Details: In-ear model from Monster’s Beats by Dr. Dre line
Current Price: $150 from amazon.com; $170 for ControlTalk version w/mic
Specs: Driver: Dynamic | Imp: N/A | Sens: N/A | Freq: N/A | Cable: 4’ I-plug
Nozzle Size: 4.5mm | Preferred tips: Sony Hybrids
Wear Style: Over-the-ear or straight down
Accessories (3.5/5) – Single-flange (3 sizes) and triple-flange (2 sizes) silicone tips and hard clamshell carrying case
Build Quality (3.5/5) – The housing construction is a combination of different materials, with the driver chamber made of aluminum and attached to a plastic nozzle and stem. The flat cable seems reasonably sturdy and remains tangle-free but unfortunately has no strain relief to protect it from the edges of the stems, y-split, or 3.5mm plug casing
Isolation (3/5) – The long, angled nozzles allow for deep insertion of the Tours. Isolation is very reasonable with correct fitment
Microphonics (4/5) – The flat cable carries less noise than the majority of conventional cords but the Tours are difficult to wear over-the-ear to eliminate microphonics completely
Comfort (3.5/5) – The tours are ergonomically-designed but rather large and limited in versatility by the long and wide stems. In addition, they sound very poor with a shallow fit so deep insertion is pretty much required with the earphones.
Sound (6.1/10) – Being familiar with Monster’s Turbine line as well as the Jamz & Lil’ Jamz, I was hoping that the Beats Tour would stick closer to the original Turbines in signature, especially since the two earphones share a price point. Unfortunately, the Tours, with their highly colored, aggressive signature, are far more similar to the Lil’ Jamz than any of the other Monster earphones. Also like the Lil Jamz, the Beats are less forgiving of a poor seal or shallow insertion than the Turbines or regular Jamz and do not sound their best with the narrow-channel silicone tips that Monster includes – aftermarket silicones such as Sony Hybrids are better. With good tips and a proper fit, the beats are still brighter and more colored-sounding than the Turbines but at the very least show improvement over the signature of the Lil’ Jamz.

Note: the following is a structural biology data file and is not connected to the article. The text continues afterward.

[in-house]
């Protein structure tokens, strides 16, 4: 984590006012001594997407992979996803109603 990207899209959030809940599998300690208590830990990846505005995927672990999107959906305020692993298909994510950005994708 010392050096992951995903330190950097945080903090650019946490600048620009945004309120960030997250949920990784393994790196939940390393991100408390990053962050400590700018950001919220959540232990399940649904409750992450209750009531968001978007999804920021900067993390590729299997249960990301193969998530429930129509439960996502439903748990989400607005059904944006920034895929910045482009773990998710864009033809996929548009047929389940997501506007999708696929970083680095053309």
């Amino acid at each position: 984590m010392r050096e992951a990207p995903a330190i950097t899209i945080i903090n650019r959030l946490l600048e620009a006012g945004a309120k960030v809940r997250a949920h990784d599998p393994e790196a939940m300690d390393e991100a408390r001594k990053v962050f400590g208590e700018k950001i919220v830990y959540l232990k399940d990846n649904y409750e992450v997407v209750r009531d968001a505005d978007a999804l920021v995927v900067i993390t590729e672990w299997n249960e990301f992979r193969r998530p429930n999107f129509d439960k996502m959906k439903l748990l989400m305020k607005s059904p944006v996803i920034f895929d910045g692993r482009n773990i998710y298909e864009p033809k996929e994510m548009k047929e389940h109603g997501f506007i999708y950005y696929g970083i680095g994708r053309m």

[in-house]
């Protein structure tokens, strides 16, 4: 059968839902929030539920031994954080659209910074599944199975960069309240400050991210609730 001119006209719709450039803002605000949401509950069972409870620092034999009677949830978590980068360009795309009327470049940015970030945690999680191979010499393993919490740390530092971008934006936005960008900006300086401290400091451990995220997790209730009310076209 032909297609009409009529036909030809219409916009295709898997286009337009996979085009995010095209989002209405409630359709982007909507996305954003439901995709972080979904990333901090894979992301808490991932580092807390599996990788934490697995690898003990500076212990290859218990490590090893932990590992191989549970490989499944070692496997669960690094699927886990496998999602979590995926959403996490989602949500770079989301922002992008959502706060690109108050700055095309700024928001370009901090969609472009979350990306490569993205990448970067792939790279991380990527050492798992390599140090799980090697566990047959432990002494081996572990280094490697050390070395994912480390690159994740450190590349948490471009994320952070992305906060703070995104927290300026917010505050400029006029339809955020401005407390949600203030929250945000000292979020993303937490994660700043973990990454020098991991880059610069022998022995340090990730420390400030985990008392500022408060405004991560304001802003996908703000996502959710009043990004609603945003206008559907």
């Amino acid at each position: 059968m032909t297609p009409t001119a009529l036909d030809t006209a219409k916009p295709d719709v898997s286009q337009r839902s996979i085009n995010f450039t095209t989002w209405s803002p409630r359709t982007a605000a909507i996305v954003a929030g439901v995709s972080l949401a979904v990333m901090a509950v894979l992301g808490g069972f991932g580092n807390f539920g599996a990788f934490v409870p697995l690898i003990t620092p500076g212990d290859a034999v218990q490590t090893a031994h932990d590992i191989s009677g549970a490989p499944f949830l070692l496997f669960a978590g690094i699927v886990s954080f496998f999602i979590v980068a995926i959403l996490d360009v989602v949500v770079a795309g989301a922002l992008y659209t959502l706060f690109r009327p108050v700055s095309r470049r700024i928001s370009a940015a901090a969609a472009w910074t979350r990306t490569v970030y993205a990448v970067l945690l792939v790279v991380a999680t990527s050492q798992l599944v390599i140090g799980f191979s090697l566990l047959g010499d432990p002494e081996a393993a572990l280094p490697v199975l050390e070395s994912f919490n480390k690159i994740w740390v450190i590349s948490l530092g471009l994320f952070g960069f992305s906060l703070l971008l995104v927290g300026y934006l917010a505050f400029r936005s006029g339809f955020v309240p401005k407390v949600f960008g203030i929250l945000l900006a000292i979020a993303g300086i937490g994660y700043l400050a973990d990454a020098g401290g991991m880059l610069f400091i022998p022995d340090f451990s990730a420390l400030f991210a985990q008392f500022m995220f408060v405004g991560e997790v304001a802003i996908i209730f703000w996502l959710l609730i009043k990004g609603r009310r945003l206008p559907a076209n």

The low end of the Beats is extremely strong, putting out more mid-bass than the Turbine but with a touch less impact than the Eterna. The Turbine is slightly more controlled and textured as well but the difference isn’t great. Sub-bass extension is there but the sheer amount of mid-bass often overshadows the low rumble that earphones such as the Hippo VB portray accurately. Detail is closer to other mainstream bass-heavy earphones, such as the Thinksound TS02, but lags behind the Eterna and VB. Ironically, though the Beats are marketed as ‘High Resolution’ earphones, resolution is one of the many things they could use more of.